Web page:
I live in the West, surrounded by cattle ranches, but every summer, I visit my parents on Cape Cod, and cook dinner for my family nearly every night. Last summer, while messing around with clams, mussels, and scallops, I developed a chive linguine that depends on a similar method used to make carbonara. This method creates such a satisfying dish that, when I don’t have access to fresh clams, I simply leave it out of the recipe. (Food52 note: That makes it a 5-ingredient recipe, excluding S&P.)
While the mention of carbonara makes our eyes light up with thoughts of bacon (or guanciale or pancetta), the pork (and its fat) in this beloved pasta dish doesn’t really pull its weight. The force of the dish—and the resulting creamy, silken sauce that coats every strand of pasta—is the eggs. Or, more specifically, egg yolk plus cream. When combined with hot pasta over gentle heat, the eggs create carbonara.
To tell you how I got from mollusks to the carbonara method, I have to take you to the west coast of France, near La Rochelle. While staying with a family there, I watched as my host whisked a couple egg yolks into a pot of mussels stewed in cream. This is a classic French technique for enriching a sauce, called a liaison. That time, there was no pasta involved (we dipped baguette into that luscious sauce).
But that is how, with three dozen little necks rinsed in the sink and a pot of linguine on the stove on Cape Cod, I switched gears from making the usual linguine con vongole. While the clams steamed open, I simply whisked a couple of egg yolks with heavy cream. (I’ve also used half and half and condensed milk, which work, again, because of those eggs, which makes this a pantry dish.)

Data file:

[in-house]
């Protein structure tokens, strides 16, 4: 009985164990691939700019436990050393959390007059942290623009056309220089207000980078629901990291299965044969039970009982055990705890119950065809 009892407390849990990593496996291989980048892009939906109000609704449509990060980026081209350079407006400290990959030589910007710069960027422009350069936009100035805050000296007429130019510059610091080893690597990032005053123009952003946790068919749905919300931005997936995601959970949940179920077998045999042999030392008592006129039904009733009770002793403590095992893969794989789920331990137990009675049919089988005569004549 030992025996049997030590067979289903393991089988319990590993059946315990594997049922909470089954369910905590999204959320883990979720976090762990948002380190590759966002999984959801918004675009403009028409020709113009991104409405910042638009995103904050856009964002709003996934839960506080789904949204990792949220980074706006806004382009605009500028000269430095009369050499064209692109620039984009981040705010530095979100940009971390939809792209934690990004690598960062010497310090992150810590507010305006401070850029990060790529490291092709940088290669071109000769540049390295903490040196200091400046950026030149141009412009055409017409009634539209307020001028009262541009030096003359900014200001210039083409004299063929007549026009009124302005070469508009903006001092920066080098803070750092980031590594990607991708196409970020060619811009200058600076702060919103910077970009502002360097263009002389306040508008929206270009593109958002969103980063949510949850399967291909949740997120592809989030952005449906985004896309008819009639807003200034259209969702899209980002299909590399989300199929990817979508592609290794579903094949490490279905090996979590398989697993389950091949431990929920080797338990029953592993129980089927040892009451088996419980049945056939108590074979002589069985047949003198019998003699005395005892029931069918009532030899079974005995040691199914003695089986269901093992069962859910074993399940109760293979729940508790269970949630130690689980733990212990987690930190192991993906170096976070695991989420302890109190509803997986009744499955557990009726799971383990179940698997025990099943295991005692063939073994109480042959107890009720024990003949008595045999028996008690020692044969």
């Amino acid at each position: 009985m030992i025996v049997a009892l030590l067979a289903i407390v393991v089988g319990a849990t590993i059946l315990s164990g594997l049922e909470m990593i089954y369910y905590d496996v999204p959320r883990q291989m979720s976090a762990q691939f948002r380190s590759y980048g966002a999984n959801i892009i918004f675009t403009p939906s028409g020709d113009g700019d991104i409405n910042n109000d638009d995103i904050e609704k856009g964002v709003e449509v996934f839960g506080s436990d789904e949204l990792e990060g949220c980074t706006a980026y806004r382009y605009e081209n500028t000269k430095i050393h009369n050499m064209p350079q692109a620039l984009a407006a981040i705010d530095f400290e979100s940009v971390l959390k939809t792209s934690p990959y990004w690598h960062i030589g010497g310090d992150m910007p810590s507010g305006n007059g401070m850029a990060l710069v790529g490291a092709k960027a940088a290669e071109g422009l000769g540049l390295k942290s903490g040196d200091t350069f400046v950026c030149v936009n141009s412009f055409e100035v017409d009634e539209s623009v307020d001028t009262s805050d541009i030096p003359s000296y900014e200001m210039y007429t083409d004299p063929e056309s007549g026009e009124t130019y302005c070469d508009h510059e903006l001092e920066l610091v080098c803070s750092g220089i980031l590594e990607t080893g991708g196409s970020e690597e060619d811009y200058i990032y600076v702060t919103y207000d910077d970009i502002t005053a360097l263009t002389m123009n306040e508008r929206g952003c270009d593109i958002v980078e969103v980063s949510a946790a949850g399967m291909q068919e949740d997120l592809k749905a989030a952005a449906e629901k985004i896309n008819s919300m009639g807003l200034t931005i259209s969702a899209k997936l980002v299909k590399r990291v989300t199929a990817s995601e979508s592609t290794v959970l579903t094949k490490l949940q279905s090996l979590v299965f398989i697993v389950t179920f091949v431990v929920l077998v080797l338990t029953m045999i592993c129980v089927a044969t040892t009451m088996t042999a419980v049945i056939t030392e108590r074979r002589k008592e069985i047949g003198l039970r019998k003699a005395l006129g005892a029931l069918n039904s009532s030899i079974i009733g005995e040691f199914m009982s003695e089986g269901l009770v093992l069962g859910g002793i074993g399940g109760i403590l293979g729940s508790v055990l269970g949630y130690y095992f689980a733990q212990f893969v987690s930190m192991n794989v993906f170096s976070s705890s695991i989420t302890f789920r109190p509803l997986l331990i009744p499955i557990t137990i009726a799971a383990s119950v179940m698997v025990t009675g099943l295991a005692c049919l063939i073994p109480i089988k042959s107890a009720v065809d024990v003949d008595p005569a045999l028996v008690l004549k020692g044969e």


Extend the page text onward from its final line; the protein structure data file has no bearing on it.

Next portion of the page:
With the pasta drained and back in the same pot, I used the carbonara method to let the heat from the pasta set the yolks, then added in the clams and just enough of their liquor to create a silken sauce. A grinding of pepper, a shower of parsley, this was a strikingly different linguine with clam sauce. Rich and mellow, it let the flavors of clam fully shine through.
As with any carbonara, the temperature is key to setting the eggs without overcooking them. I depend on the residual heat from the pasta, as I toss it with the yolks and cream, supported as necessary by the burner on low heat. It’s always surprising how quickly this pasta dish gets “tight,” so having the back-up pasta water—if not using clams—is essential to splash into it and set everything right again.
Back in the mountains, I kept making this pasta because I have a bounty of pastured eggs that produce the most brilliantly hued sauce. And while I have no fresh Little Necks on hand, fresh chives are the first edible that show up in my garden in springtime. So, until my next trip to the east coast this summer, it’s land over sea. And I’m here to report that the eggs and chives are more than enough to carry this any-night-of-the-week-pasta dish no matter where you live.
For the pasta
- 2 large egg yolks
- 1/2 cup heavy cream
- 2 tablespoons vermouth or dry white wine
- 1/2 teaspoon freshly ground black pepper
- Kosher salt
- 1 pound linguine, fresh or dried
- 3/4 cup finely chopped fresh chives and chive blossoms
For the clams (optional)
- 2 tablespoons unsalted butter
- 1 garlic clove
- 2-3 pounds little neck clams, scrubbed